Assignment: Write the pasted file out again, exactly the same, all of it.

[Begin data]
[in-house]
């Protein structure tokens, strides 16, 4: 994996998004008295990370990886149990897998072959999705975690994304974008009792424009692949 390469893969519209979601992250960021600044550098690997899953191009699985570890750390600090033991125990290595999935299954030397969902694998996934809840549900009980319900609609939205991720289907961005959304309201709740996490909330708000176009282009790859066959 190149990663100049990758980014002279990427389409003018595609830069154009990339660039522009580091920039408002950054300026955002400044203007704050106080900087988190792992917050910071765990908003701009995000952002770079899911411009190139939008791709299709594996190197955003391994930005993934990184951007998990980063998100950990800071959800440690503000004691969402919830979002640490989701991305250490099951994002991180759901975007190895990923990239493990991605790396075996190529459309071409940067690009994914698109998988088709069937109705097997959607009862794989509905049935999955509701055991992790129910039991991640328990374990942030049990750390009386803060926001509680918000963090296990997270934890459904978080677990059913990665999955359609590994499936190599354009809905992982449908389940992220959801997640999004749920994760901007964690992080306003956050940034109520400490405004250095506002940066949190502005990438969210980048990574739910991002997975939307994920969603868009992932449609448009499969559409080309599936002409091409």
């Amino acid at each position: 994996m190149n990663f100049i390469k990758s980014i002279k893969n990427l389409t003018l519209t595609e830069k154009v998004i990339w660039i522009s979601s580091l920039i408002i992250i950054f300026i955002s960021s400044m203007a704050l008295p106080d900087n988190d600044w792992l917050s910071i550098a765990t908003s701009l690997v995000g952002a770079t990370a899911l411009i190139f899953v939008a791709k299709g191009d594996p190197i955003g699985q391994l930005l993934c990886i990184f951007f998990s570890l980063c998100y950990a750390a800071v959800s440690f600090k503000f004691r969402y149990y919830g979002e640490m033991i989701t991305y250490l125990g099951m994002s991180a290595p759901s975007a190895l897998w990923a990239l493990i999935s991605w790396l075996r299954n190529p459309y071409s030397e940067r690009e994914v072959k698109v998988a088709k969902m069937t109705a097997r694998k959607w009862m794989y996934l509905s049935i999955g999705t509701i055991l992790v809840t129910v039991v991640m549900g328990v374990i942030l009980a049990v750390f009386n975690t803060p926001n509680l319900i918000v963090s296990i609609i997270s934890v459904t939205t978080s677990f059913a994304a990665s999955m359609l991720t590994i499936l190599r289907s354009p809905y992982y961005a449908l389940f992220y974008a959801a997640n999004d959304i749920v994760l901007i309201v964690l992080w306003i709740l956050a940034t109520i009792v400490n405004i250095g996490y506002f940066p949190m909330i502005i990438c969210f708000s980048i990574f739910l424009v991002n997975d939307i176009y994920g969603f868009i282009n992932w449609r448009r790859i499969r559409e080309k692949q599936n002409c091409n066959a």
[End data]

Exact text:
[in-house]
């Protein structure tokens, strides 16, 4: 994996998004008295990370990886149990897998072959999705975690994304974008009792424009692949 390469893969519209979601992250960021600044550098690997899953191009699985570890750390600090033991125990290595999935299954030397969902694998996934809840549900009980319900609609939205991720289907961005959304309201709740996490909330708000176009282009790859066959 190149990663100049990758980014002279990427389409003018595609830069154009990339660039522009580091920039408002950054300026955002400044203007704050106080900087988190792992917050910071765990908003701009995000952002770079899911411009190139939008791709299709594996190197955003391994930005993934990184951007998990980063998100950990800071959800440690503000004691969402919830979002640490989701991305250490099951994002991180759901975007190895990923990239493990991605790396075996190529459309071409940067690009994914698109998988088709069937109705097997959607009862794989509905049935999955509701055991992790129910039991991640328990374990942030049990750390009386803060926001509680918000963090296990997270934890459904978080677990059913990665999955359609590994499936190599354009809905992982449908389940992220959801997640999004749920994760901007964690992080306003956050940034109520400490405004250095506002940066949190502005990438969210980048990574739910991002997975939307994920969603868009992932449609448009499969559409080309599936002409091409």
């Amino acid at each position: 994996m190149n990663f100049i390469k990758s980014i002279k893969n990427l389409t003018l519209t595609e830069k154009v998004i990339w660039i522009s979601s580091l920039i408002i992250i950054f300026i955002s960021s400044m203007a704050l008295p106080d900087n988190d600044w792992l917050s910071i550098a765990t908003s701009l690997v995000g952002a770079t990370a899911l411009i190139f899953v939008a791709k299709g191009d594996p190197i955003g699985q391994l930005l993934c990886i990184f951007f998990s570890l980063c998100y950990a750390a800071v959800s440690f600090k503000f004691r969402y149990y919830g979002e640490m033991i989701t991305y250490l125990g099951m994002s991180a290595p759901s975007a190895l897998w990923a990239l493990i999935s991605w790396l075996r299954n190529p459309y071409s030397e940067r690009e994914v072959k698109v998988a088709k969902m069937t109705a097997r694998k959607w009862m794989y996934l509905s049935i999955g999705t509701i055991l992790v809840t129910v039991v991640m549900g328990v374990i942030l009980a049990v750390f009386n975690t803060p926001n509680l319900i918000v963090s296990i609609i997270s934890v459904t939205t978080s677990f059913a994304a990665s999955m359609l991720t590994i499936l190599r289907s354009p809905y992982y961005a449908l389940f992220y974008a959801a997640n999004d959304i749920v994760l901007i309201v964690l992080w306003i709740l956050a940034t109520i009792v400490n405004i250095g996490y506002f940066p949190m909330i502005i990438c969210f708000s980048i990574f739910l424009v991002n997975d939307i176009y994920g969603f868009i282009n992932w449609r448009r790859i499969r559409e080309k692949q599936n002409c091409n066959a």